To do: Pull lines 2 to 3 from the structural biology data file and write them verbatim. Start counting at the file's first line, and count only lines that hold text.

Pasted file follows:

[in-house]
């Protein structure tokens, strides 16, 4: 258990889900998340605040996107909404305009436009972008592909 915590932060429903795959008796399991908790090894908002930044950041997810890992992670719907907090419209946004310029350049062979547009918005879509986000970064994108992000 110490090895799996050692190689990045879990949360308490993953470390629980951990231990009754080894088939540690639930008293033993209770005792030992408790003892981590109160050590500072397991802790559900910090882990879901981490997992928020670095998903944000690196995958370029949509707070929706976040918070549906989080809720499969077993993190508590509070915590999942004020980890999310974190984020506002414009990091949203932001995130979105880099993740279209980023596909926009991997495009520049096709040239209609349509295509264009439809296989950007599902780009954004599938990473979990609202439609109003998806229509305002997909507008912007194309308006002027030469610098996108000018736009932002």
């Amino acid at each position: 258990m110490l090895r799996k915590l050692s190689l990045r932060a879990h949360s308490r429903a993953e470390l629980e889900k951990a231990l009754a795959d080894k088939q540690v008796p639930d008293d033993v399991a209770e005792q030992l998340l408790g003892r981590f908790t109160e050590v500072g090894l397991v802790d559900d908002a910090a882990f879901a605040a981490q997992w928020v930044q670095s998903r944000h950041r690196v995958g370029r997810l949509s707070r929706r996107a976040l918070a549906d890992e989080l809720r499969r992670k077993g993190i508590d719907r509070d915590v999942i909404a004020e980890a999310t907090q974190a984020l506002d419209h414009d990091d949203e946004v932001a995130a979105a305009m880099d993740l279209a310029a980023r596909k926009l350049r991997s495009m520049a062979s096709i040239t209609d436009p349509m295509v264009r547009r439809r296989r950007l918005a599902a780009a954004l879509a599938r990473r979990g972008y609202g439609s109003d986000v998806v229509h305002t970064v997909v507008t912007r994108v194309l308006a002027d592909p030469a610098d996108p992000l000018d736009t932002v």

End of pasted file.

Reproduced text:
């Protein structure tokens, strides 16, 4: 258990889900998340605040996107909404305009436009972008592909 915590932060429903795959008796399991908790090894908002930044950041997810890992992670719907907090419209946004310029350049062979547009918005879509986000970064994108992000 110490090895799996050692190689990045879990949360308490993953470390629980951990231990009754080894088939540690639930008293033993209770005792030992408790003892981590109160050590500072397991802790559900910090882990879901981490997992928020670095998903944000690196995958370029949509707070929706976040918070549906989080809720499969077993993190508590509070915590999942004020980890999310974190984020506002414009990091949203932001995130979105880099993740279209980023596909926009991997495009520049096709040239209609349509295509264009439809296989950007599902780009954004599938990473979990609202439609109003998806229509305002997909507008912007194309308006002027030469610098996108000018736009932002």
């Amino acid at each position: 258990m110490l090895r799996k915590l050692s190689l990045r932060a879990h949360s308490r429903a993953e470390l629980e889900k951990a231990l009754a795959d080894k088939q540690v008796p639930d008293d033993v399991a209770e005792q030992l998340l408790g003892r981590f908790t109160e050590v500072g090894l397991v802790d559900d908002a910090a882990f879901a605040a981490q997992w928020v930044q670095s998903r944000h950041r690196v995958g370029r997810l949509s707070r929706r996107a976040l918070a549906d890992e989080l809720r499969r992670k077993g993190i508590d719907r509070d915590v999942i909404a004020e980890a999310t907090q974190a984020l506002d419209h414009d990091d949203e946004v932001a995130a979105a305009m880099d993740l279209a310029a980023r596909k926009l350049r991997s495009m520049a062979s096709i040239t209609d436009p349509m295509v264009r547009r439809r296989r950007l918005a599902a780009a954004l879509a599938r990473r979990g972008y609202g439609s109003d986000v998806v229509h305002t970064v997909v507008t912007r994108v194309l308006a002027d592909p030469a610098d996108p992000l000018d736009t932002v």